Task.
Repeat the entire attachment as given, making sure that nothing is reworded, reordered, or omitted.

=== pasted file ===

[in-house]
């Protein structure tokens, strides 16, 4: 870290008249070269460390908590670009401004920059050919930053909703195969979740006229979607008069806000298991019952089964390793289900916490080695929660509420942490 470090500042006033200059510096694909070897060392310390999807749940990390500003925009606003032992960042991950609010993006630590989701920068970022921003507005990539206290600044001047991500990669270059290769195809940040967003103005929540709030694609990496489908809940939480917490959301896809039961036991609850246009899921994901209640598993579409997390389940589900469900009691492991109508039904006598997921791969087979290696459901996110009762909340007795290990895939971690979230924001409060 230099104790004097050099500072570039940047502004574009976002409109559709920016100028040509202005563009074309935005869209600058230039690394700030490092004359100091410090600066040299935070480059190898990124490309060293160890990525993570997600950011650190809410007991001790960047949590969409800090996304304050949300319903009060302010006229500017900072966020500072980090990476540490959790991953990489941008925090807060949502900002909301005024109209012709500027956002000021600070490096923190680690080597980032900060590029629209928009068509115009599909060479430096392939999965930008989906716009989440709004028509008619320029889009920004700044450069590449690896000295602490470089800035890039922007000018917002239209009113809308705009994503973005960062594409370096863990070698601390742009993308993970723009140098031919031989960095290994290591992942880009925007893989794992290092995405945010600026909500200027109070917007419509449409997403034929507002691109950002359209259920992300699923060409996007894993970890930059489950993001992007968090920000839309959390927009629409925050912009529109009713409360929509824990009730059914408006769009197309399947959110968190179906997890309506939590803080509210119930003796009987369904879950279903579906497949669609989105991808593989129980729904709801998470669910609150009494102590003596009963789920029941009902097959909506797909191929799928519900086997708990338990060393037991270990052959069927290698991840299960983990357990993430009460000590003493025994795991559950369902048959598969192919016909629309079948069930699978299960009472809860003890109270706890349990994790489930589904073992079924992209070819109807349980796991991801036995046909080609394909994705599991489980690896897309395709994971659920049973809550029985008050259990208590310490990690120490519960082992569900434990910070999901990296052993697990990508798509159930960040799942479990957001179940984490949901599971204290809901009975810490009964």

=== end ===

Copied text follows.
[in-house]
């Protein structure tokens, strides 16, 4: 870290008249070269460390908590670009401004920059050919930053909703195969979740006229979607008069806000298991019952089964390793289900916490080695929660509420942490 470090500042006033200059510096694909070897060392310390999807749940990390500003925009606003032992960042991950609010993006630590989701920068970022921003507005990539206290600044001047991500990669270059290769195809940040967003103005929540709030694609990496489908809940939480917490959301896809039961036991609850246009899921994901209640598993579409997390389940589900469900009691492991109508039904006598997921791969087979290696459901996110009762909340007795290990895939971690979230924001409060 230099104790004097050099500072570039940047502004574009976002409109559709920016100028040509202005563009074309935005869209600058230039690394700030490092004359100091410090600066040299935070480059190898990124490309060293160890990525993570997600950011650190809410007991001790960047949590969409800090996304304050949300319903009060302010006229500017900072966020500072980090990476540490959790991953990489941008925090807060949502900002909301005024109209012709500027956002000021600070490096923190680690080597980032900060590029629209928009068509115009599909060479430096392939999965930008989906716009989440709004028509008619320029889009920004700044450069590449690896000295602490470089800035890039922007000018917002239209009113809308705009994503973005960062594409370096863990070698601390742009993308993970723009140098031919031989960095290994290591992942880009925007893989794992290092995405945010600026909500200027109070917007419509449409997403034929507002691109950002359209259920992300699923060409996007894993970890930059489950993001992007968090920000839309959390927009629409925050912009529109009713409360929509824990009730059914408006769009197309399947959110968190179906997890309506939590803080509210119930003796009987369904879950279903579906497949669609989105991808593989129980729904709801998470669910609150009494102590003596009963789920029941009902097959909506797909191929799928519900086997708990338990060393037991270990052959069927290698991840299960983990357990993430009460000590003493025994795991559950369902048959598969192919016909629309079948069930699978299960009472809860003890109270706890349990994790489930589904073992079924992209070819109807349980796991991801036995046909080609394909994705599991489980690896897309395709994971659920049973809550029985008050259990208590310490990690120490519960082992569900434990910070999901990296052993697990990508798509159930960040799942479990957001179940984490949901599971204290809901009975810490009964």